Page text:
From paintings to photo prints, we’ve been heavily influenced by images for centuries. Today, in the eCommerce space, an image can be the difference between making and not making a sale. Unfortunately for the uninitiated, this may require using sophisticated Image Editing Software such as Photoshop – a skill that takes time to master. Now with Pixc, a product image can be edited and returned within 24 hours for $2.
Founded last year by 26-year-old entrepreneur, Holly Cardew, Pixc is a new online photo editing service built expressly for eCommerce businesses. Cardew knew all too well the difference an image can make to a product’s sellability, having previously run a regional online marketplace.
She says, “When I was building a regional online marketplace, I realised the problem wasn’t necessarily that people needed help with selling online. They just needed better product images.”
“You can’t touch a product when you’re shopping online, so an image is the first point of contact. Research shows that an image of a product on a contrasting background can increase sales by 39 percent; and a large image can increase sales by 9 percent. So images are really important. People look at images before they read the product description.”
Given there are over 25 million individuals and businesses selling online, with 2 million products being uploaded daily on eBay alone, Cardew realised the potential for a business.
“Everyone has smartphones with cameras these days, so I thought to myself, ‘wouldn’t it be cool if they could just take a snapshot of their product using their phone, upload it onto the cloud, and have it edited for them so they can display it online?”
Cardew didn’t rest on her idea. She was quick to build a Minimum Viable Product (MVP) on WordPress – that is, a simple site with email contact details, calling on people to email product photos they want edited. It was not long after, that Cardew received an order of almost 700 images by a single buyer.
Now, people can simply upload photos through the ‘Submit Your Photos’ section of www.pixcphotos.com, and have the edited image returned to their email within 24 hours – for $2 per image. The experts in the startup will remove crowded backgrounds to achieve a simple contrast with the product.
Pixc is averaging 500 to 1,000 sales per week. Cardew says sales depend on seasons. Over Christmas, people weren’t sending as many images because they were too busy selling. It was the months before Christmas that they would send orders when they received new stock. Since launching, Pixc has processed over 10,000 product images.
The images are being outsourced to an international team of photo editors. Cardew says that much like Gengo (human-powered editing) and Flightfox (human powered flight search), Pixc is human-powered image editing.
Their primary marketing methods include word-of-mouth, cold calling, and social media – all cost-effective options.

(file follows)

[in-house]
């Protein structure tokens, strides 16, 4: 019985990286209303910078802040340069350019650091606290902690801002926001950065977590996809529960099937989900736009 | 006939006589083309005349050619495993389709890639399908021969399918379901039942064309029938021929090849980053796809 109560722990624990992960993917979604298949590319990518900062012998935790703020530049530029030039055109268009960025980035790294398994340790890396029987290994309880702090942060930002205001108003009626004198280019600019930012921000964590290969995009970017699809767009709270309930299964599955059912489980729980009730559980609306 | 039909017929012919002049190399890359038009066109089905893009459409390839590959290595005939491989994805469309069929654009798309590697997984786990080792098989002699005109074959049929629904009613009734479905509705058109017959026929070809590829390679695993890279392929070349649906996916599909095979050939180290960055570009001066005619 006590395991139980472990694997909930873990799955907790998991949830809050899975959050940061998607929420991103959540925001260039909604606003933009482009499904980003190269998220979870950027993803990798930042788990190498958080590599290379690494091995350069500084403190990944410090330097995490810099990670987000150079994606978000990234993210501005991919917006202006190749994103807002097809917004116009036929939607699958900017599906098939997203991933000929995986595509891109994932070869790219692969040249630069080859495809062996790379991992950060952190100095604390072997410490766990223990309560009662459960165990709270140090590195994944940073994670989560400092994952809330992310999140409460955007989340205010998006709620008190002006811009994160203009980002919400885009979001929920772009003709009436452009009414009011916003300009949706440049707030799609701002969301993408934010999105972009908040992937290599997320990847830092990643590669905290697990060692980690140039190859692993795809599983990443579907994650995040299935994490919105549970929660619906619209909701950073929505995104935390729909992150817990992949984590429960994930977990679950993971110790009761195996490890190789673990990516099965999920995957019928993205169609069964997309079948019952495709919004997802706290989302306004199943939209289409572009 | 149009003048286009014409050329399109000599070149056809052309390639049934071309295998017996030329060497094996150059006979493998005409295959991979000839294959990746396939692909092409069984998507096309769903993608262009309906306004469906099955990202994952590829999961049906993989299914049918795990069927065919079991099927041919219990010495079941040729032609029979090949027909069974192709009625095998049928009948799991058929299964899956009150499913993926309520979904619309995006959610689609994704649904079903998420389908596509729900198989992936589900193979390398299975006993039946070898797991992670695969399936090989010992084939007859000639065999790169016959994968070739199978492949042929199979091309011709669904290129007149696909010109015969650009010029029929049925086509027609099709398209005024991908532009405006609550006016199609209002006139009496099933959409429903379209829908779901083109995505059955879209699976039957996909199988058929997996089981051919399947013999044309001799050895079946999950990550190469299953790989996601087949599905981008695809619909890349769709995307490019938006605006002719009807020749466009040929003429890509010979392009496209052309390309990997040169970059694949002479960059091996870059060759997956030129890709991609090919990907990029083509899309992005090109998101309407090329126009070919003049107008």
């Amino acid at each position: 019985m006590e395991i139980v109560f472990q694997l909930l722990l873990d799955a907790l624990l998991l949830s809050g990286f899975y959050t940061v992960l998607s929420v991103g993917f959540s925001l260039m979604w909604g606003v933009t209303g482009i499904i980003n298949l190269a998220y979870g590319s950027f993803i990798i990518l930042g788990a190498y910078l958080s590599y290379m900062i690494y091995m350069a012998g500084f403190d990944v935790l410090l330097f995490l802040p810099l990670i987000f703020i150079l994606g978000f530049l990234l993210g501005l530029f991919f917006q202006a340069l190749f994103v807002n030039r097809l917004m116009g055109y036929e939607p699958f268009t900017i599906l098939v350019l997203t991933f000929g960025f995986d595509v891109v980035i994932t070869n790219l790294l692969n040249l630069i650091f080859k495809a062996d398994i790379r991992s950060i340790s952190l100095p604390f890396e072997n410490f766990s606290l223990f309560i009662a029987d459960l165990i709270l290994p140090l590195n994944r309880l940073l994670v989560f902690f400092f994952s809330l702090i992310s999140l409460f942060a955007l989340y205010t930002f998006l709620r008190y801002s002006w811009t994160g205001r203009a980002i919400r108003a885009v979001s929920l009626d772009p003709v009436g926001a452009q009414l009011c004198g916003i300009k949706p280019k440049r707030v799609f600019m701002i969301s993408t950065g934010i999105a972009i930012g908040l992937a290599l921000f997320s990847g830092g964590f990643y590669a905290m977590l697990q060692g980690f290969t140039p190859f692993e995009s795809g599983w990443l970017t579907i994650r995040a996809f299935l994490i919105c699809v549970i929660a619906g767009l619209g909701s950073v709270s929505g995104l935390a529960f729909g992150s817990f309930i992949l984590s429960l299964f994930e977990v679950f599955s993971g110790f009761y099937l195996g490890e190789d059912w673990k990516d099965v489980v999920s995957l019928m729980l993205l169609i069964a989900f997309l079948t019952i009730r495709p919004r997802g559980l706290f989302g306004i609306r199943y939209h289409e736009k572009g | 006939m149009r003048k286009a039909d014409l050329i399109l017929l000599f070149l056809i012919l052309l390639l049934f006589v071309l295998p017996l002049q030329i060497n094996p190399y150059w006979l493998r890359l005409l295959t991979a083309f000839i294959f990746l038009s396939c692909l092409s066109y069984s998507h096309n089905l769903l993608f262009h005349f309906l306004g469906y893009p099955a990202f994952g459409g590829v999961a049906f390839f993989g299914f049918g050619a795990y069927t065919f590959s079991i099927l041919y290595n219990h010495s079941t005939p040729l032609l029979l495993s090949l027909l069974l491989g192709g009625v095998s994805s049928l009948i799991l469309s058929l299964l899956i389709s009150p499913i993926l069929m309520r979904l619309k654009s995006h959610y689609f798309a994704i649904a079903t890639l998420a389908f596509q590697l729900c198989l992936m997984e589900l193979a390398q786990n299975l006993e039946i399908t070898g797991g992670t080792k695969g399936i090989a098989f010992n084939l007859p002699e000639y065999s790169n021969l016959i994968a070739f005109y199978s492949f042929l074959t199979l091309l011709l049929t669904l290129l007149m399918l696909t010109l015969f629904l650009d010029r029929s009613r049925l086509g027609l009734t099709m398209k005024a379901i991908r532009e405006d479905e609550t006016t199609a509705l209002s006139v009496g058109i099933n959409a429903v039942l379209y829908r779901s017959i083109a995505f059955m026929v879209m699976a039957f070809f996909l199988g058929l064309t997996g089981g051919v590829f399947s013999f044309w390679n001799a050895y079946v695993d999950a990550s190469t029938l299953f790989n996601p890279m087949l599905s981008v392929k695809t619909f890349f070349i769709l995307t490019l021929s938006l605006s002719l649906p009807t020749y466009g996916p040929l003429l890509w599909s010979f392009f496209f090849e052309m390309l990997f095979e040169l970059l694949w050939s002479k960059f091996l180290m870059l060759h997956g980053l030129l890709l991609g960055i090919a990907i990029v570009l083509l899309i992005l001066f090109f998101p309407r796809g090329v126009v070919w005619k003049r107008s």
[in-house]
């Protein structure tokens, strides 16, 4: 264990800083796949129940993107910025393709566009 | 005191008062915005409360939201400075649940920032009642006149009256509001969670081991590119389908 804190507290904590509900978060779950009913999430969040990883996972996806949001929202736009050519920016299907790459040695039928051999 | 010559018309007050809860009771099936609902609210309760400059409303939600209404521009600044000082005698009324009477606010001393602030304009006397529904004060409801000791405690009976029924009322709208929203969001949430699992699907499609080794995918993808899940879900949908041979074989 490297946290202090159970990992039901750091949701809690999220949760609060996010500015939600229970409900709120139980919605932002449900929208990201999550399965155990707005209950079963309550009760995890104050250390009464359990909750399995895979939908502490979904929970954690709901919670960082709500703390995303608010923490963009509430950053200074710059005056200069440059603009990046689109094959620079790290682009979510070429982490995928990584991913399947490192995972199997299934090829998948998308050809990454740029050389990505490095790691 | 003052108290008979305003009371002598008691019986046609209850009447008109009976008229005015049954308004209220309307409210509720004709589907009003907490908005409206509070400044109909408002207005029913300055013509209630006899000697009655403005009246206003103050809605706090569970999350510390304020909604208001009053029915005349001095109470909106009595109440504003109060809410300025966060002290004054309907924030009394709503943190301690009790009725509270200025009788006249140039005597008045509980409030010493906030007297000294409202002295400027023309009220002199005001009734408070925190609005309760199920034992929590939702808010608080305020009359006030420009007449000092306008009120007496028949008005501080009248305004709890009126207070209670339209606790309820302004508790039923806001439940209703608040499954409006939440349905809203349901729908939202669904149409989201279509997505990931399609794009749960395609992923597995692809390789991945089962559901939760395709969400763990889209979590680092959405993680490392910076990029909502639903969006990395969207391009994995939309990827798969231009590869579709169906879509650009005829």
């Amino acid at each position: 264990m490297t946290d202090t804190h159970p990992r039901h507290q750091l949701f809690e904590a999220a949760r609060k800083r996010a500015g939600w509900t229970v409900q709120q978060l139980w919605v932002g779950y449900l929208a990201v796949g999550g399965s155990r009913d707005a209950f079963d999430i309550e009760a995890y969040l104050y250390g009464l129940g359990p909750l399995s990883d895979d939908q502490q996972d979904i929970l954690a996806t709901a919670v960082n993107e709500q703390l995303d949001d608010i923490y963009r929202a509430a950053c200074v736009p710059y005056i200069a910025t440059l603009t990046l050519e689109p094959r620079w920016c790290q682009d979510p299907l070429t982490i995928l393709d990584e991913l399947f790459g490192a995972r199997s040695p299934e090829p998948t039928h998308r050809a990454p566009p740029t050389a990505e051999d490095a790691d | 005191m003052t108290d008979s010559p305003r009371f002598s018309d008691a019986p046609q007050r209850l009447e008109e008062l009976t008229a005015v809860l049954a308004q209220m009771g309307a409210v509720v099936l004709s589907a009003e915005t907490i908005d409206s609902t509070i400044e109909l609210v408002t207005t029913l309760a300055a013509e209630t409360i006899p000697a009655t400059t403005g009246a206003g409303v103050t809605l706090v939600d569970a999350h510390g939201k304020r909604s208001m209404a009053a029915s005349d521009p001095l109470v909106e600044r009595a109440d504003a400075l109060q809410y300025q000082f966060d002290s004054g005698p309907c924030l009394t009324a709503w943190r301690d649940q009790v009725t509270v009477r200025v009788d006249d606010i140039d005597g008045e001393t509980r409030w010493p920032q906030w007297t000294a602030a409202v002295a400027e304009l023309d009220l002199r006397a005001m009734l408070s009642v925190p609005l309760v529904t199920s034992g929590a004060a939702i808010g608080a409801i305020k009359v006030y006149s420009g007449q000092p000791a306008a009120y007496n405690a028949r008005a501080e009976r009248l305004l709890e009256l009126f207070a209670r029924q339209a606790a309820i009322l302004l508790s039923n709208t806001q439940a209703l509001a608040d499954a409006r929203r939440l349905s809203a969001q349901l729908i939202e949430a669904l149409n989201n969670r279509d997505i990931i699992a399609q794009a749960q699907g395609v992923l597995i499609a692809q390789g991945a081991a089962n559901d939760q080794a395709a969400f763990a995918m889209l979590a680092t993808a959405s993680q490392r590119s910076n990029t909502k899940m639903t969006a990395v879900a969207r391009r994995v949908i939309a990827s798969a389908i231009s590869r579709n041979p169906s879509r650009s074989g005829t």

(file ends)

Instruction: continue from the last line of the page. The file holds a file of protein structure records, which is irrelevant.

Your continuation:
“We don’t have a huge marketing budget. And I found that social media works quite well. All our customers are eCommerce business owners who are active on social media to drive their own business,” says Cardew.
The two biggest challenges Cardew has faced throughout this venture has been scaling and dealing with negative feedback, though the latter never put her down.
“Although I never took it to heart, there were people who said my idea wouldn’t work. I know the exact problem I am solving, so I chose to ignore sceptics. I think someone else in my position, would have been discouraged by that,” says Cardew.
“At the end of the day, perseverance and self-teaching is most important. Although there’s a great startup community in Australia, you don’t know what interests people have. You will get lots of opinions thrown at you, but you have to make up your own mind about what’s best for your business.”
Cardew’s biggest advice to aspiring startup founders is to start with an MVP – a term she learned from the book, The Lean Startup.
“Build something that you can do manually via email or through a WordPress site. This way you can determine whether there is a market for your product. This is better than building a full-scale product, and then trying to go out and sell it, because you can manipulate the business to suit the market,” says Cardew.
“I was originally going to create a mobile app, but then I realised that half my customers don’t take pictures with their phones. They use proper cameras.”
Although the business has been entirely bootstrapped to date, Cardew is open to raising investment capital in the future so she can grow out her team. But she says she would prefer to test all her assumptions first, before taking that leap.
Cardew is also looking to take part in an accelerator programme with her co-founder, and is currently shortlisted to Muru-D.
Pixc won the Telstra Digital Scholarship last year at Melbourne, and the duo will be heading over to San Francisco in March. Cardew thinks this will pave a favourable path towards developing partnerships in Australia and overseas.
For more information or to have product images edited, visit www.pixcphotos.com.